To the editor:
National Family Caregiver Month (November) is a nationally recognized month that seeks to draw attention to the challenges that caregiving families face and raise awareness for the many programs in the communities that support caregivers.
With so much in the news these days about health care coverage, access and the needs of the elderly, it is important to remember that families -- not social service agencies, nursing homes or government programs -- are the mainstay for older people in this country. Today more than 22.4 million people are informal caregivers who provide unpaid help to older people. These caregiver spouses, adult children, relatives and friends help with shopping, transportation and household chores as well as bathing, dressing, meals and medications.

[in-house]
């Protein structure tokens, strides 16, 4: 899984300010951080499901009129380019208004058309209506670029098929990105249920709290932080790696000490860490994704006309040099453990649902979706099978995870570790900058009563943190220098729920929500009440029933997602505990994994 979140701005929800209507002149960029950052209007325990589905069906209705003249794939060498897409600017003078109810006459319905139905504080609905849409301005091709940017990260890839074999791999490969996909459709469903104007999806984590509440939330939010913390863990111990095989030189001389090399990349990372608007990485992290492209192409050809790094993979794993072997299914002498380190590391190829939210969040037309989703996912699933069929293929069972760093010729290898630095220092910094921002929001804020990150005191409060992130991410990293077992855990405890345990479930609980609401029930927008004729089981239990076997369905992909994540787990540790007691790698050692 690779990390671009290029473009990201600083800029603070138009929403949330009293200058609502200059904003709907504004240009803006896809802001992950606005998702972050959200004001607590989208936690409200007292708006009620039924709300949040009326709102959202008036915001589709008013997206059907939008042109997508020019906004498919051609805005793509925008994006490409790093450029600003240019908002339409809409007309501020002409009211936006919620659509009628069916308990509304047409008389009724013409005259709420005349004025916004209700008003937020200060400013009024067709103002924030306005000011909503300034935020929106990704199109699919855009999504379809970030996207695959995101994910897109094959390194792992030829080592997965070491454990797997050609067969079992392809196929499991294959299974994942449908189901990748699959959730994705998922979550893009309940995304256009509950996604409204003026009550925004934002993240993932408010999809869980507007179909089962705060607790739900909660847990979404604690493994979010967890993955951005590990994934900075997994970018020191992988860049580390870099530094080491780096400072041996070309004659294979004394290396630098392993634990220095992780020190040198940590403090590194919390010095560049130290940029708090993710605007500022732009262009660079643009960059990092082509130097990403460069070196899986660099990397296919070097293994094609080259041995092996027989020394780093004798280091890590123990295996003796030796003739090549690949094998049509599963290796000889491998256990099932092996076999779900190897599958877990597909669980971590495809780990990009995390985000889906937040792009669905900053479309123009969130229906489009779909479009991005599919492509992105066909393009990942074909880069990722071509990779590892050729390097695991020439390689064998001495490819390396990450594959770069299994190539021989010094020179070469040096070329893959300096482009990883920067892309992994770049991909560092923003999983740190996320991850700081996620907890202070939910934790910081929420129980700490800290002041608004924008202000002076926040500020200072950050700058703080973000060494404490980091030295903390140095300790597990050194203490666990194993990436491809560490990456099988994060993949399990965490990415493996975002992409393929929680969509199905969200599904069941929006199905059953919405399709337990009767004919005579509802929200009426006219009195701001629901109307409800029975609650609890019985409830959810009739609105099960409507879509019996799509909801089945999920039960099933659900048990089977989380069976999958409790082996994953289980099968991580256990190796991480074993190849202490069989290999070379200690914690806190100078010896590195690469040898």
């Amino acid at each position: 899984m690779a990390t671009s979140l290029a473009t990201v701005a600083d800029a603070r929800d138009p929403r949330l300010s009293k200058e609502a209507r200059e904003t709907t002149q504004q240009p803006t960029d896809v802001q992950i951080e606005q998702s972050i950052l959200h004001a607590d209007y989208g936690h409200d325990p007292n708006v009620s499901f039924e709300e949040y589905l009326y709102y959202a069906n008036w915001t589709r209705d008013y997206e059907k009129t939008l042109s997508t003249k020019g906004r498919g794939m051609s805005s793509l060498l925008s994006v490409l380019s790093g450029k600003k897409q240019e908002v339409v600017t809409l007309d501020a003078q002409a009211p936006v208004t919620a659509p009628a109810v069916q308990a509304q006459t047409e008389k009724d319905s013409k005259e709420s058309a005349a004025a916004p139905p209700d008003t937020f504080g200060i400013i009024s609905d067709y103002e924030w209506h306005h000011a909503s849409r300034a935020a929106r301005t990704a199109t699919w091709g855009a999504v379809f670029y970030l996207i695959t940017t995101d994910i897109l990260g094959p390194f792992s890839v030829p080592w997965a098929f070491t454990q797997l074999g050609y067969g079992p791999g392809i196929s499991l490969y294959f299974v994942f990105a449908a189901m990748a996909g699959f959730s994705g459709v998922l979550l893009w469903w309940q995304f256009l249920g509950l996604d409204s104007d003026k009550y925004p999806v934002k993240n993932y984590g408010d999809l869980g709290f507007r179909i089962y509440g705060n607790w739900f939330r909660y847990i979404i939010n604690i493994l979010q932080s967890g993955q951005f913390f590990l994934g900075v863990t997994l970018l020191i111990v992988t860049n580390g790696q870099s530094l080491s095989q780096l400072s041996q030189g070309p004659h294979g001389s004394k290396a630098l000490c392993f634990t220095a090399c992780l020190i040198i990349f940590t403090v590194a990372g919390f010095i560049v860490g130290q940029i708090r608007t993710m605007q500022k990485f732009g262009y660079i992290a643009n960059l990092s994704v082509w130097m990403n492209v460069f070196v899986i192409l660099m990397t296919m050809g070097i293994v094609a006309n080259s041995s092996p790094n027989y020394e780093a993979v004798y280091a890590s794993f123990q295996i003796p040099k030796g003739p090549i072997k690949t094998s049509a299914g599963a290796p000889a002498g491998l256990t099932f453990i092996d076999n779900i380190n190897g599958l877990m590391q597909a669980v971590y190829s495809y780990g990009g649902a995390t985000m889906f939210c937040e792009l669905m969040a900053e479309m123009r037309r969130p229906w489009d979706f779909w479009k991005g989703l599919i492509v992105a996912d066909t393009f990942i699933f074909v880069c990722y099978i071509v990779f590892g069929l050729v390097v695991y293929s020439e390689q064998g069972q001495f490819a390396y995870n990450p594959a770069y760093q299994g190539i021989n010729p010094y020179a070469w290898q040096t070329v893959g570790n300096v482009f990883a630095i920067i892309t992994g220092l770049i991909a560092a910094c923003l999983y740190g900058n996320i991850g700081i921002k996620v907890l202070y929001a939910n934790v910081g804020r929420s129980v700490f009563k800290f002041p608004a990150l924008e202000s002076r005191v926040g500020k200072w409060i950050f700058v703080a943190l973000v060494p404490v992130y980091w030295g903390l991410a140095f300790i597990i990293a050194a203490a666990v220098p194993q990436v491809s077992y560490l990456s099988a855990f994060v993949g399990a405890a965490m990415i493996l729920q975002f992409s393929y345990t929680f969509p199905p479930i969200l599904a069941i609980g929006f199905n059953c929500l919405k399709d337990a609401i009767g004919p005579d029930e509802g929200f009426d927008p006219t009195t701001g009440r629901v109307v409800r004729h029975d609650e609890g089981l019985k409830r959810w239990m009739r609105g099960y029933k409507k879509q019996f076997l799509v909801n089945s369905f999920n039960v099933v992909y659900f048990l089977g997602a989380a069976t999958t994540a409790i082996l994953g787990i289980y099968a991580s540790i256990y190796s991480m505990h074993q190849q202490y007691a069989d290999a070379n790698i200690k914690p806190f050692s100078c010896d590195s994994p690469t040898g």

Already family caregivers provide more than 80 percent of all home care services. Collectively it is believed that these individuals contribute some $257 billion annually to the nation's health care system -- an amount that significantly reduces costs to Medicare, Medicaid and private payers. Yet although they are making a huge contribution, these caregivers, mostly women, often experience substantial stresses and burdens as a consequence.
Think of a family caregiver you know, whether a neighbor, relative, co-worker or friend and offer them a helping hand. Be specific -- offer a ride to church, a nourishing meal or a free afternoon. Just a little bit of help makes a difference for family caregivers.
board of directors,
Jayhawk Area Agency on Aging,